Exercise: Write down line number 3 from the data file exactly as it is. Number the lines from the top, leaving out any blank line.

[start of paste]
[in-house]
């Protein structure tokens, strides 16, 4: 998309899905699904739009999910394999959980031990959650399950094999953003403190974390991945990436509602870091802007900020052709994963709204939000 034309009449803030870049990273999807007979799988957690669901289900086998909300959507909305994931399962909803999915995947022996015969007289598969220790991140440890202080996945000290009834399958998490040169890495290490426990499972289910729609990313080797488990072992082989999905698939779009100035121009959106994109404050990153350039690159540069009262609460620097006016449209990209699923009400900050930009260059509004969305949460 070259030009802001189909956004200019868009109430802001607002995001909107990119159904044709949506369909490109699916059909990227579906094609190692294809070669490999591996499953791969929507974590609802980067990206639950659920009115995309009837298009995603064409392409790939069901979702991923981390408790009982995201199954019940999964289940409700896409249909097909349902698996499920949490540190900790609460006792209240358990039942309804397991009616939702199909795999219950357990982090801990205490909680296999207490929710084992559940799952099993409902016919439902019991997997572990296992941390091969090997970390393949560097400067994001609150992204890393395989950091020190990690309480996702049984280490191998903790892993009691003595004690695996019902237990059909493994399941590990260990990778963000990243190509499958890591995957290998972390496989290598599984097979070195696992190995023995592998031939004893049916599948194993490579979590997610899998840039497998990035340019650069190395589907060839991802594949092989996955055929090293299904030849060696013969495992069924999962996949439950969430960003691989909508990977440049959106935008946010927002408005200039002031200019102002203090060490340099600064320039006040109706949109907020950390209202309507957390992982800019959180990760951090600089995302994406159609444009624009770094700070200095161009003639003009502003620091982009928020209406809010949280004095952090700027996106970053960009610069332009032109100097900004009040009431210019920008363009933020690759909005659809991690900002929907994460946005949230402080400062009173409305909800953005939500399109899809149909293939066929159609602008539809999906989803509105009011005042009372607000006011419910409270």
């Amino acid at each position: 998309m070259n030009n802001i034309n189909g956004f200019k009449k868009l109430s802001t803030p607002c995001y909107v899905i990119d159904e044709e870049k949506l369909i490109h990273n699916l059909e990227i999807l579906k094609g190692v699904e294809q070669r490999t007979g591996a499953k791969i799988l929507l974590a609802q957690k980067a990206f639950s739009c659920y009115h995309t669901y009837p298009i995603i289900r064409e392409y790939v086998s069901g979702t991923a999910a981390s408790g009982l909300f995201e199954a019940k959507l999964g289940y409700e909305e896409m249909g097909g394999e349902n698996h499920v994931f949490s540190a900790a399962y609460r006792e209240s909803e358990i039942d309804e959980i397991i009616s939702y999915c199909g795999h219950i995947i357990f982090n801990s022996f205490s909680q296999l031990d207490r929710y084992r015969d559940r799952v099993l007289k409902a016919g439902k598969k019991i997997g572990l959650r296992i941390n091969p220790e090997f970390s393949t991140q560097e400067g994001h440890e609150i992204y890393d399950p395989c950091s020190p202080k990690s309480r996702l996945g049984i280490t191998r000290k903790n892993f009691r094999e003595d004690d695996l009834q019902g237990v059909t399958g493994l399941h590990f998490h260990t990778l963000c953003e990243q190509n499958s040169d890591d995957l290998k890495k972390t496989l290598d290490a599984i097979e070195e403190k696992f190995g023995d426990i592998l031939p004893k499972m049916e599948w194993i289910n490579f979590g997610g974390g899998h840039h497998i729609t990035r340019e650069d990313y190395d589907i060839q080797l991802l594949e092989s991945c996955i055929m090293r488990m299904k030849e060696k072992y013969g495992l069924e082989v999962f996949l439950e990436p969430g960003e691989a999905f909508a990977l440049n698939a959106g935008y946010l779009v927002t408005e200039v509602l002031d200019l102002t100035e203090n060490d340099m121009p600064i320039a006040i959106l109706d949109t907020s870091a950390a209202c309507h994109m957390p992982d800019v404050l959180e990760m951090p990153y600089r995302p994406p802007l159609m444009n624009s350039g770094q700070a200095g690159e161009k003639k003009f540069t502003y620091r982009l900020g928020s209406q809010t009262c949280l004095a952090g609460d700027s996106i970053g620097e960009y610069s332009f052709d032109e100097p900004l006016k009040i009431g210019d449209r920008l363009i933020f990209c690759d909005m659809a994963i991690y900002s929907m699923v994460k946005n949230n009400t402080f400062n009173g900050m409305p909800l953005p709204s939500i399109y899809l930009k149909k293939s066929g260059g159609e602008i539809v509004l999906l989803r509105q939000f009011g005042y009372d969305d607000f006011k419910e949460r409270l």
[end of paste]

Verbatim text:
């Amino acid at each position: 998309m070259n030009n802001i034309n189909g956004f200019k009449k868009l109430s802001t803030p607002c995001y909107v899905i990119d159904e044709e870049k949506l369909i490109h990273n699916l059909e990227i999807l579906k094609g190692v699904e294809q070669r490999t007979g591996a499953k791969i799988l929507l974590a609802q957690k980067a990206f639950s739009c659920y009115h995309t669901y009837p298009i995603i289900r064409e392409y790939v086998s069901g979702t991923a999910a981390s408790g009982l909300f995201e199954a019940k959507l999964g289940y409700e909305e896409m249909g097909g394999e349902n698996h499920v994931f949490s540190a900790a399962y609460r006792e209240s909803e358990i039942d309804e959980i397991i009616s939702y999915c199909g795999h219950i995947i357990f982090n801990s022996f205490s909680q296999l031990d207490r929710y084992r015969d559940r799952v099993l007289k409902a016919g439902k598969k019991i997997g572990l959650r296992i941390n091969p220790e090997f970390s393949t991140q560097e400067g994001h440890e609150i992204y890393d399950p395989c950091s020190p202080k990690s309480r996702l996945g049984i280490t191998r000290k903790n892993f009691r094999e003595d004690d695996l009834q019902g237990v059909t399958g493994l399941h590990f998490h260990t990778l963000c953003e990243q190509n499958s040169d890591d995957l290998k890495k972390t496989l290598d290490a599984i097979e070195e403190k696992f190995g023995d426990i592998l031939p004893k499972m049916e599948w194993i289910n490579f979590g997610g974390g899998h840039h497998i729609t990035r340019e650069d990313y190395d589907i060839q080797l991802l594949e092989s991945c996955i055929m090293r488990m299904k030849e060696k072992y013969g495992l069924e082989v999962f996949l439950e990436p969430g960003e691989a999905f909508a990977l440049n698939a959106g935008y946010l779009v927002t408005e200039v509602l002031d200019l102002t100035e203090n060490d340099m121009p600064i320039a006040i959106l109706d949109t907020s870091a950390a209202c309507h994109m957390p992982d800019v404050l959180e990760m951090p990153y600089r995302p994406p802007l159609m444009n624009s350039g770094q700070a200095g690159e161009k003639k003009f540069t502003y620091r982009l900020g928020s209406q809010t009262c949280l004095a952090g609460d700027s996106i970053g620097e960009y610069s332009f052709d032109e100097p900004l006016k009040i009431g210019d449209r920008l363009i933020f990209c690759d909005m659809a994963i991690y900002s929907m699923v994460k946005n949230n009400t402080f400062n009173g900050m409305p909800l953005p709204s939500i399109y899809l930009k149909k293939s066929g260059g159609e602008i539809v509004l999906l989803r509105q939000f009011g005042y009372d969305d607000f006011k419910e949460r409270l």